Fox hunting season has officially begun in London—hunting for hidden ceramic foxes that is. Finnish artist Hanna-Kaarina Heikkilä created 60 white life-size fox sculptures and has hidden them all throughout East London. The project, called Wild in the City, was created to challenge our perception of the urban environment and invites lucky individuals who happen across a hidden fox to take them home and share pictures of the found foxes on social media.
Launched as part of London Design Festival, Wild in the City explores the city dweller’s relationship with urban wildlife, specifically the urban fox, which is a commonly found animal in East London generally considered a nuisance- particularly for gardeners. Heikkilä’s game of finders-keepers and its 60 numbered ceramic foxes aim to encourage people to see beauty in the surroundings they may often consider mundane or ugly. The artist also chose to use foxes because of their historic status as symbols of class war in the UK.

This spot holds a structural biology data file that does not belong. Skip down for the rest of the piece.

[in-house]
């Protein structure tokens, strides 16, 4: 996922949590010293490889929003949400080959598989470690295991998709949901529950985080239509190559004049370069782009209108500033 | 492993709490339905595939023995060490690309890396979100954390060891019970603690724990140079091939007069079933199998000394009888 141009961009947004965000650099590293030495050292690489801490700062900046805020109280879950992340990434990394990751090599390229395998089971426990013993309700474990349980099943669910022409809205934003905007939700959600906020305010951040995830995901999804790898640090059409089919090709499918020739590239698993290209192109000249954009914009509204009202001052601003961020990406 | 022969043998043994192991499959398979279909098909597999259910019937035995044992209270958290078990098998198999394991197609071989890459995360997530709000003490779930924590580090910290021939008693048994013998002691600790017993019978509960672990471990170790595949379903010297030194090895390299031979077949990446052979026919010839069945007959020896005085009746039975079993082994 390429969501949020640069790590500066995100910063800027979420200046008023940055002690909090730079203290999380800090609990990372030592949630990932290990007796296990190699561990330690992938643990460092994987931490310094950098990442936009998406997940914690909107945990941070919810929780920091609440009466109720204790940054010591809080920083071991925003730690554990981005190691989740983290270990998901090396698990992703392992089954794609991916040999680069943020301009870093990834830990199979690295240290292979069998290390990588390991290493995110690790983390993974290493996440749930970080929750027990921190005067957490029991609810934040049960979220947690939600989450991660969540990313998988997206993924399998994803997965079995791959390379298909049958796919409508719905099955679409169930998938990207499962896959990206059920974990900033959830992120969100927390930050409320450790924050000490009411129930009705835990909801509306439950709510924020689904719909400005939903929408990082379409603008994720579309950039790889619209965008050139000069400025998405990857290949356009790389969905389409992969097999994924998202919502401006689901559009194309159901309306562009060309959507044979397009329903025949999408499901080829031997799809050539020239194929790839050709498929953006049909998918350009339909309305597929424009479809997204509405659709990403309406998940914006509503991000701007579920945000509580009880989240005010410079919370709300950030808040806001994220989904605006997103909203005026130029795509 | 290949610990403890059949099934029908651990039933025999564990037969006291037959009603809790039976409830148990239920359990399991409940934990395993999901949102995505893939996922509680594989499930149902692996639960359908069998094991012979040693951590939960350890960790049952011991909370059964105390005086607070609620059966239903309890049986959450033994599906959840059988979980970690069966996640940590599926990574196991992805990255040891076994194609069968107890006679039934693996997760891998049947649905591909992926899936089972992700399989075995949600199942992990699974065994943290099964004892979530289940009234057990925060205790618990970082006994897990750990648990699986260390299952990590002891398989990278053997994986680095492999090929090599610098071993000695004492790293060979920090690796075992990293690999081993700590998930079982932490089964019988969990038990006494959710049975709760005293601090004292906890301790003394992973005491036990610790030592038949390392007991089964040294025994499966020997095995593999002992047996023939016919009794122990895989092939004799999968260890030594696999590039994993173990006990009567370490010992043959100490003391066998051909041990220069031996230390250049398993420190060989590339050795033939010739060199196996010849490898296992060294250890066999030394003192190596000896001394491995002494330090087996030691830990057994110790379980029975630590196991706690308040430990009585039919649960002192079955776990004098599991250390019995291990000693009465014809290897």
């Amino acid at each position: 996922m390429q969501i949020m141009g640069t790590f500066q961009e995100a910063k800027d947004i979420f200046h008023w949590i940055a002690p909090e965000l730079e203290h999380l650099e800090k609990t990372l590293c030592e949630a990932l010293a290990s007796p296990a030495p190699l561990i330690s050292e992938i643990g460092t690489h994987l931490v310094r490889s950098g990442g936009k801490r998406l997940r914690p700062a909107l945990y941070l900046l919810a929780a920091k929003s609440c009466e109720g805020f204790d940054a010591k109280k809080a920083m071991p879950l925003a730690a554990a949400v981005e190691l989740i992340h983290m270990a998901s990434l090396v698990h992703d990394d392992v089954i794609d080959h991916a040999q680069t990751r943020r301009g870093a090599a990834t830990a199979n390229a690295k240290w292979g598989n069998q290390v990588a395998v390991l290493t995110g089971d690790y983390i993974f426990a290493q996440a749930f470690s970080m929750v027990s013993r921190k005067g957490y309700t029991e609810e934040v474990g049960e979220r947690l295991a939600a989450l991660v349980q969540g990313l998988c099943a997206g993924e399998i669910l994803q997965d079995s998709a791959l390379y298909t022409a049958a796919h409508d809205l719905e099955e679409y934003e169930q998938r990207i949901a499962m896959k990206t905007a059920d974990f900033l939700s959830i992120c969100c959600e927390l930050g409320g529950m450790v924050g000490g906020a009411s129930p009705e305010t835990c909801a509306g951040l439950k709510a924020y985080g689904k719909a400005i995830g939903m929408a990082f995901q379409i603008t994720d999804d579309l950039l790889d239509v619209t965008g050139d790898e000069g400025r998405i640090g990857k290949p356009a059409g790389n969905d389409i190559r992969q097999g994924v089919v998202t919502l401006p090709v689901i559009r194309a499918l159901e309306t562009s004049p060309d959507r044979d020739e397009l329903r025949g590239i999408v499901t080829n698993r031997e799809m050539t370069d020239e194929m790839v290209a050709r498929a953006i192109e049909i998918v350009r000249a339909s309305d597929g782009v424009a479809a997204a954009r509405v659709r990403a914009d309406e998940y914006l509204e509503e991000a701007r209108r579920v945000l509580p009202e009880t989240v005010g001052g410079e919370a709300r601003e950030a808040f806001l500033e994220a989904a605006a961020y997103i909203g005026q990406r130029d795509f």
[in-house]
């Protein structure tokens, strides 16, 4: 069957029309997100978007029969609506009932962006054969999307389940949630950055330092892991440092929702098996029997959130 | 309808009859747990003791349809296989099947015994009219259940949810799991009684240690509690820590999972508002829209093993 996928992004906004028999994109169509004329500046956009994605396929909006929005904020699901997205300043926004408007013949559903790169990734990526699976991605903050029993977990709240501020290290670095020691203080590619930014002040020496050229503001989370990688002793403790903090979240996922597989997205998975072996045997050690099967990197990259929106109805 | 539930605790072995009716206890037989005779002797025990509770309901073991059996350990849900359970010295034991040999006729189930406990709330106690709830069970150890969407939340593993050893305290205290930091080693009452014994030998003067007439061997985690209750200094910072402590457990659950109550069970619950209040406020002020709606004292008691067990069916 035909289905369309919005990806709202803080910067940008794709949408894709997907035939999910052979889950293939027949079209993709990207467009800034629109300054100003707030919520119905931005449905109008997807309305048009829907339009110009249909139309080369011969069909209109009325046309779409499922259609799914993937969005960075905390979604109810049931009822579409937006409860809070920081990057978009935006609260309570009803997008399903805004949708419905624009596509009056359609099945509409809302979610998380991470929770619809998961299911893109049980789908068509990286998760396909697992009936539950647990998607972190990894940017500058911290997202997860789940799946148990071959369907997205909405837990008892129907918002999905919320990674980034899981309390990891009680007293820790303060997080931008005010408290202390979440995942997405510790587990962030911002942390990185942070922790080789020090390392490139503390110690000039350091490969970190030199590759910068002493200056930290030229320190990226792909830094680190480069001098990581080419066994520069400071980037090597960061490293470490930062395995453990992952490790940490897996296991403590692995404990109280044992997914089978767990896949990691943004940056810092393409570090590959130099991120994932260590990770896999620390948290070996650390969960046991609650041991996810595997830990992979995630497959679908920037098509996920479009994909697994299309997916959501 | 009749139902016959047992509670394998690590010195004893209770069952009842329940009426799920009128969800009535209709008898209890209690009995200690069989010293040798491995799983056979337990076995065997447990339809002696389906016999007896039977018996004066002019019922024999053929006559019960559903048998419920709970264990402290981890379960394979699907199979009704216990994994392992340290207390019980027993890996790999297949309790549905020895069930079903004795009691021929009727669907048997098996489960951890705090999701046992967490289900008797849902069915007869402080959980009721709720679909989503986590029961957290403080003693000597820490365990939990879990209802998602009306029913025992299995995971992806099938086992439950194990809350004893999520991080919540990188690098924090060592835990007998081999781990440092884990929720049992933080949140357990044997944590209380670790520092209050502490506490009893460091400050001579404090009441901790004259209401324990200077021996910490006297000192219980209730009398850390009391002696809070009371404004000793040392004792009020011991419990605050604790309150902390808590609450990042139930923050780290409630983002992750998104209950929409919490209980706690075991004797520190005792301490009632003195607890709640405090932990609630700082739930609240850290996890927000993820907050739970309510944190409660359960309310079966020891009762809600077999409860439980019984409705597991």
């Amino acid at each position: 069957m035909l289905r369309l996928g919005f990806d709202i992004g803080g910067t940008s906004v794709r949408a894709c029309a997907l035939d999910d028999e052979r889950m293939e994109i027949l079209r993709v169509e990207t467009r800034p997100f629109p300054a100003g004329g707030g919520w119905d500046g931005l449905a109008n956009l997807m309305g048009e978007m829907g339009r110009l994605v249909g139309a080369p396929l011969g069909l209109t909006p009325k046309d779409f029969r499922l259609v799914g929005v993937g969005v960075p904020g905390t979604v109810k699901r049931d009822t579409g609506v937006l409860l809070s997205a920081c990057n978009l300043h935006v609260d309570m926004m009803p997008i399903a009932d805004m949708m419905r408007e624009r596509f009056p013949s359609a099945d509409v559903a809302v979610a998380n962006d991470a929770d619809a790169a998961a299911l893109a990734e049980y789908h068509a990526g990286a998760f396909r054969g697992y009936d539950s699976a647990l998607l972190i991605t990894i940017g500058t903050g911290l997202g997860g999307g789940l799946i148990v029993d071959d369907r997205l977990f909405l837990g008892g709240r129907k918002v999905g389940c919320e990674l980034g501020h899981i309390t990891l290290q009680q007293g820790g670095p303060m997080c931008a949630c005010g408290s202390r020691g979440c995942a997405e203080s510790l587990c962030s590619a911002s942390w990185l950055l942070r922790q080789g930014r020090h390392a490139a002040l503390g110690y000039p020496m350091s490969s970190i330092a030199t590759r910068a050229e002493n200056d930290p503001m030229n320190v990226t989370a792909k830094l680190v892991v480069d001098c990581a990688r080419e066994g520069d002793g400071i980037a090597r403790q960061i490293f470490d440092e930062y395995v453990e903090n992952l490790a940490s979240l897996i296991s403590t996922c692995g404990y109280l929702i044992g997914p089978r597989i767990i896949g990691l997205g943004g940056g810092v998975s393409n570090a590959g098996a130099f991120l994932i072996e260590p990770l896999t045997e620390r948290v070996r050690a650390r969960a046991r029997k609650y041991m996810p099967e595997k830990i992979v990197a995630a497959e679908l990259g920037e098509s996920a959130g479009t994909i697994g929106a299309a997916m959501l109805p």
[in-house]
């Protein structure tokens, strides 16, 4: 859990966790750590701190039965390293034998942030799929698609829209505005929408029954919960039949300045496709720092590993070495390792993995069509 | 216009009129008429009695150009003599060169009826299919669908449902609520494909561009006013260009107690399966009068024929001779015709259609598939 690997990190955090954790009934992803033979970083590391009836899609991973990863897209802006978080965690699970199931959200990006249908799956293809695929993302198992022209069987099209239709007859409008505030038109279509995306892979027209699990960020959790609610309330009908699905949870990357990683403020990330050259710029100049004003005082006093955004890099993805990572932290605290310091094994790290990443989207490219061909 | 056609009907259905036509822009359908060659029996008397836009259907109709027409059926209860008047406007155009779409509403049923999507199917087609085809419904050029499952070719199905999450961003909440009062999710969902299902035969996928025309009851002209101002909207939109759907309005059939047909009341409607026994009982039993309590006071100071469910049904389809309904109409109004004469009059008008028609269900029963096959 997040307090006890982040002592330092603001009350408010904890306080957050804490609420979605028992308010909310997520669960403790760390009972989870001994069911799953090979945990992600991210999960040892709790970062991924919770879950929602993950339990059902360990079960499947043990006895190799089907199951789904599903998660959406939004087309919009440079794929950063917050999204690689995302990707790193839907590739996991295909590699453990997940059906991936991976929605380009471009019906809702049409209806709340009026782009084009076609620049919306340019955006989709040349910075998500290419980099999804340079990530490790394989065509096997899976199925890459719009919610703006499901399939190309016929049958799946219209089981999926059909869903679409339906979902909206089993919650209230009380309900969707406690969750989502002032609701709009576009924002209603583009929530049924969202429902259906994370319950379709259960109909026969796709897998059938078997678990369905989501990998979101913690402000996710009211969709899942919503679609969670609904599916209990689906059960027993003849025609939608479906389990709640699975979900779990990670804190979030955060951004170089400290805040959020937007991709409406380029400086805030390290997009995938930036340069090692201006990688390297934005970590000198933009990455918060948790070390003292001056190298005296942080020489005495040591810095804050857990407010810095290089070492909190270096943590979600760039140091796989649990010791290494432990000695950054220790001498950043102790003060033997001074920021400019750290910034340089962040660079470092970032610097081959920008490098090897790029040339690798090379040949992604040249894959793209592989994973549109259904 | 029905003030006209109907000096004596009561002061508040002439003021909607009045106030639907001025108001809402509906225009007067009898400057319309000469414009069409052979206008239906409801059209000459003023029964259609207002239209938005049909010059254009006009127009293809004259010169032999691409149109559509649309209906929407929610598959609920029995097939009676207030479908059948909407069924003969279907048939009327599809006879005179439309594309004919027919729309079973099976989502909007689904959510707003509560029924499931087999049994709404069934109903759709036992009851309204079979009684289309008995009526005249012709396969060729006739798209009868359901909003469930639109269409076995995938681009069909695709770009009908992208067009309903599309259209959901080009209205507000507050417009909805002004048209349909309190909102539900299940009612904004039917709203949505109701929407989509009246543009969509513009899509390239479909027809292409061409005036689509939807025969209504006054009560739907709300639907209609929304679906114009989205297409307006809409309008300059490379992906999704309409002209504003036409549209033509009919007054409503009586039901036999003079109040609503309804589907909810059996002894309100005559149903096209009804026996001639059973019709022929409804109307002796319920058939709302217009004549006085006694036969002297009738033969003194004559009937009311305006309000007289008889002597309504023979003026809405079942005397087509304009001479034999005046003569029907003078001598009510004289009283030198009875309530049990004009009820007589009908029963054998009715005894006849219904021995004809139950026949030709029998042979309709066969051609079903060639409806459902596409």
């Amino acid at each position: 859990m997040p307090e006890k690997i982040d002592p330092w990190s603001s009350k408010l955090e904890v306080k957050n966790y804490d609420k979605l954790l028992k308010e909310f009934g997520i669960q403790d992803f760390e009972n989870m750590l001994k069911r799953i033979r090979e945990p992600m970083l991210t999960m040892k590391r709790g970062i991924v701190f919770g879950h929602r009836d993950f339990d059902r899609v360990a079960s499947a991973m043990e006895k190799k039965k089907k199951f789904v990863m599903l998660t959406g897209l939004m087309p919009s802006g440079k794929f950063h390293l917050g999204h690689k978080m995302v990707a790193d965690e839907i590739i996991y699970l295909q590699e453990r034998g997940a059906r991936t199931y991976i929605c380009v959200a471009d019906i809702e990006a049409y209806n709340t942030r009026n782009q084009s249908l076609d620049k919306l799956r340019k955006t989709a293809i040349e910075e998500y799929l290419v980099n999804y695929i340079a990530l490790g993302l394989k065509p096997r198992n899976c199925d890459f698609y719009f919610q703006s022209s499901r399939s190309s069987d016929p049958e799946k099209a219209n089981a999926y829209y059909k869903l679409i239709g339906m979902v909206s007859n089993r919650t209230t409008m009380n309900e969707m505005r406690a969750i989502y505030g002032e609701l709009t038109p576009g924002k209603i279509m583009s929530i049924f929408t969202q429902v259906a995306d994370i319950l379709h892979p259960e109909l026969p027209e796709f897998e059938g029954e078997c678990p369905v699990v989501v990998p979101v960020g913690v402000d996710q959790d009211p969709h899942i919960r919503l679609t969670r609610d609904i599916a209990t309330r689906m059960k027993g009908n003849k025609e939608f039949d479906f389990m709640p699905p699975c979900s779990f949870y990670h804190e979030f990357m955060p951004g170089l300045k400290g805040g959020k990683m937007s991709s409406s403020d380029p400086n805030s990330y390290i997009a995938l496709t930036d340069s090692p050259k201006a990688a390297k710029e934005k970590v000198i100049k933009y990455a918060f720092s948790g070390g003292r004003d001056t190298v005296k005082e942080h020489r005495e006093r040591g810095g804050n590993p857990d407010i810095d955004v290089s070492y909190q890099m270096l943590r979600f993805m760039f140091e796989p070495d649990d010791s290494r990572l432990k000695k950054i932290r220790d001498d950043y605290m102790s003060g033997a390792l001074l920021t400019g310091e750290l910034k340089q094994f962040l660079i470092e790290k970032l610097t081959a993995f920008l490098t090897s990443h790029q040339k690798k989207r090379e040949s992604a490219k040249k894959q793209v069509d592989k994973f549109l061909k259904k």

“I want to wake up and surprise people in their everyday environment and consider the interaction between art, man, and animals in their shared urban environment,” says Heikkilä. “Animals in an urban setting arouse feeling about how we should relate to them. Do they have the same rights as man to use urban space. Should we let them spread freely?”
To help people in the search, Heikkilä has posted black-and-white Polaroid clues of the hidden foxes and their locations on Facebook and Instagram. Her ceramic fox installation is but one part of the Wild in the City project, which started its global tour at the Helsinki Design Festival, where Heikkilä hid white ceramic rabbits throughout the Finnish capital. Heikkilä plans to bring Wild in the City to places like Tokyo and Los Angeles in 2016.